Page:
Volume XXIII Issue #2 • An Excerpt From:

The Little Bighorn Campaign

By Neil C. Mangum

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A typical casualty of the Indian Wars. It was believed that mutilating the corpse would handicap the victim in the afterworld. Women actively participated in mutilations. The dead man is Sgt. Frederick Wyllyams, 7th Cavalry, killed in Kansas in June 1867.


In advance of the military pullouts, the government invited the Sioux to Fort Laramie, Wyoming, for the purpose of negotiating a new treaty. The 1868 Treaty of Fort Laramie was a document beset with troubles from its inception. The treaty represented the government’s attempt to centralize the Sioux into one area where they could be observed and fed. Reservations were created in northwestern Nebraska and Dakota Territory, west of the Missouri River. Agencies were established to properly feed and monitor the Indians. Red Cloud, the taciturn Oglala chief, and Brulé chief Spotted Tail agreed to live on their designated reservations as did approximately 15,000 Lakota Sioux.3

Not all Indians embraced the reservation concept, nor had the tribes relinquished title to the Powder River Country. This “unceded territory,” as it was labeled, was to be free of whites. Its boundaries, while rather ambiguous, stretched from the South Dakota boundary westward to the peaks of the Bighorn Range of Wyoming and Montana; north to the Yellowstone River, and southward to southern Wyoming. Within this region the non-reservation Sioux, championed by the likes of Sitting Bull and Crazy Horse, resided along with some 3,000 Lakota Sioux and Northern Cheyennes. They would pursue the time-honored practices of hunting buffalo and raiding against their traditional enemies the Crow and Shoshone. Sitting Bull belittled his reservation friends declaring, “You are fools to make yourselves slaves to a piece of fat bacon, some hard-tack and a little sugar and coffee.”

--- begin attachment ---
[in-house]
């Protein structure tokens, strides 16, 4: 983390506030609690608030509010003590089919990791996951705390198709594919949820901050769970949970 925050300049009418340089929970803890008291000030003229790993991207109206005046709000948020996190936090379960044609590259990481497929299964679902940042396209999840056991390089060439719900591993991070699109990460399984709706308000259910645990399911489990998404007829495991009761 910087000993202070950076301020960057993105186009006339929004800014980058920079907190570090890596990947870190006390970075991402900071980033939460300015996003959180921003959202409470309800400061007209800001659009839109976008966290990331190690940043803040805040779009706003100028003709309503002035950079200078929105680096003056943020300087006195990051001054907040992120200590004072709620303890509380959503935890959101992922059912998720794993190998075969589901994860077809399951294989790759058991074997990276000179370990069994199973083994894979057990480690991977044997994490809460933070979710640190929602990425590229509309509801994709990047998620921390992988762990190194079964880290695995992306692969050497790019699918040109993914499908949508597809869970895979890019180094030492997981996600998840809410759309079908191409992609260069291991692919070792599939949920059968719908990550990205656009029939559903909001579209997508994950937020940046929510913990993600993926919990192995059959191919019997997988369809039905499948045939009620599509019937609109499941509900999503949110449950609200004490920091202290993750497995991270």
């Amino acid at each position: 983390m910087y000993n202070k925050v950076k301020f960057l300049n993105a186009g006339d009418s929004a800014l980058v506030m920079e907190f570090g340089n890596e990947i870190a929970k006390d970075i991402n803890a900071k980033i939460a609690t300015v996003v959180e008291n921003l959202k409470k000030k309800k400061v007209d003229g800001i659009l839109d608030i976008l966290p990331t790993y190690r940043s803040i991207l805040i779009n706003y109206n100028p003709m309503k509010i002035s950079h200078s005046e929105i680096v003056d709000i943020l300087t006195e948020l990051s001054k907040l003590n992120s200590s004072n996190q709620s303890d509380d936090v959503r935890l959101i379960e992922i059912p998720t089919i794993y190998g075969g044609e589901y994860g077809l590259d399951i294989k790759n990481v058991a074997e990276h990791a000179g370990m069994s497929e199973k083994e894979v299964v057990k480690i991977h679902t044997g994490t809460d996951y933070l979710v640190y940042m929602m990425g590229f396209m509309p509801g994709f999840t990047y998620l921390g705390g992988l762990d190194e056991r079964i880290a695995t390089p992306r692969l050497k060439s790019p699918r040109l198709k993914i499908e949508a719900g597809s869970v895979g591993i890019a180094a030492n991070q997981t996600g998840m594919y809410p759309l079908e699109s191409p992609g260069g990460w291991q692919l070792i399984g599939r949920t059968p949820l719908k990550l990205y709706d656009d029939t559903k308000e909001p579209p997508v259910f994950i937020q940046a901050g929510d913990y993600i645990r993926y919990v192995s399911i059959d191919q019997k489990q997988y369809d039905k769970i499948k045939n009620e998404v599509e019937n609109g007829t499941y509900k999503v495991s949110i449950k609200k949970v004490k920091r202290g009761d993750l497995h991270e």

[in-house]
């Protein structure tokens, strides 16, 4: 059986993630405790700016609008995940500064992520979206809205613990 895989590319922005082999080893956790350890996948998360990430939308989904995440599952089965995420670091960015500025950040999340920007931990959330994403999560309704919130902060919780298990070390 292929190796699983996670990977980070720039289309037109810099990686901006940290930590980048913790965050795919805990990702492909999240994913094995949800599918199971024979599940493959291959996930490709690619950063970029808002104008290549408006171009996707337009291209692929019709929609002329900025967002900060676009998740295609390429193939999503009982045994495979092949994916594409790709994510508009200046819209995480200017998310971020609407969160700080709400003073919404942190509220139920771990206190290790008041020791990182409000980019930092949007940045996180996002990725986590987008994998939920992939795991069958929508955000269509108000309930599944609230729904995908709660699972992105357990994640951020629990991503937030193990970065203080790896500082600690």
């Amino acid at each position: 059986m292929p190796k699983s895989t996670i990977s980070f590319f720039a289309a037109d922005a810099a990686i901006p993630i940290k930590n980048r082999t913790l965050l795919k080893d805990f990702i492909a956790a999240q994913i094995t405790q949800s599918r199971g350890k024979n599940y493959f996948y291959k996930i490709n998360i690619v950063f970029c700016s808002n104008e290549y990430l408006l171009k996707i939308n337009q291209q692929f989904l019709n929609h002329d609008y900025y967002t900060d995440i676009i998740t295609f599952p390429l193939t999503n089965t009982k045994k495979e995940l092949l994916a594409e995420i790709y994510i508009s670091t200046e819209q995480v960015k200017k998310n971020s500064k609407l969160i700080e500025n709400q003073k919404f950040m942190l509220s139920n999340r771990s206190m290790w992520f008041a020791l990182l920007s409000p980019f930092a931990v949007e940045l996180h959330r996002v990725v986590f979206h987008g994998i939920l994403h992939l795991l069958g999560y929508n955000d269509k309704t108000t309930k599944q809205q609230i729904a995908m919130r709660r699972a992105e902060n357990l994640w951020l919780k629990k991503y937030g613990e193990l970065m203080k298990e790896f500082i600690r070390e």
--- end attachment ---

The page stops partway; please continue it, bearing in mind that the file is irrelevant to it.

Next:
The unceded territory issue festered into an open wound that would not heal. There Sitting Bull could offer sanctuary to discontented reservation Indians. Still worse, reservation Indians could shuttle between the two domains, living in the relative security of the reservations and gathering rations at the agencies in the winter, then slipping away in the summer to visit friends in the unceded lands. These “summer roamers,” as they were called, created a source of great agitation. Many of them were deemed troublemakers by Indian agents and reservation Indians, who viewed the roamers as disruptive influences. Off the reservations they ignored the unceded territory boundaries. Settlements in Montana were raided, and friendly tribes in step with government policies, such as the Crow in Montana and the Arikara in North Dakota, fell victims of brutal attacks by Sioux war parties. Governmental authorities did little, envisioning that Sioux control of the Powder

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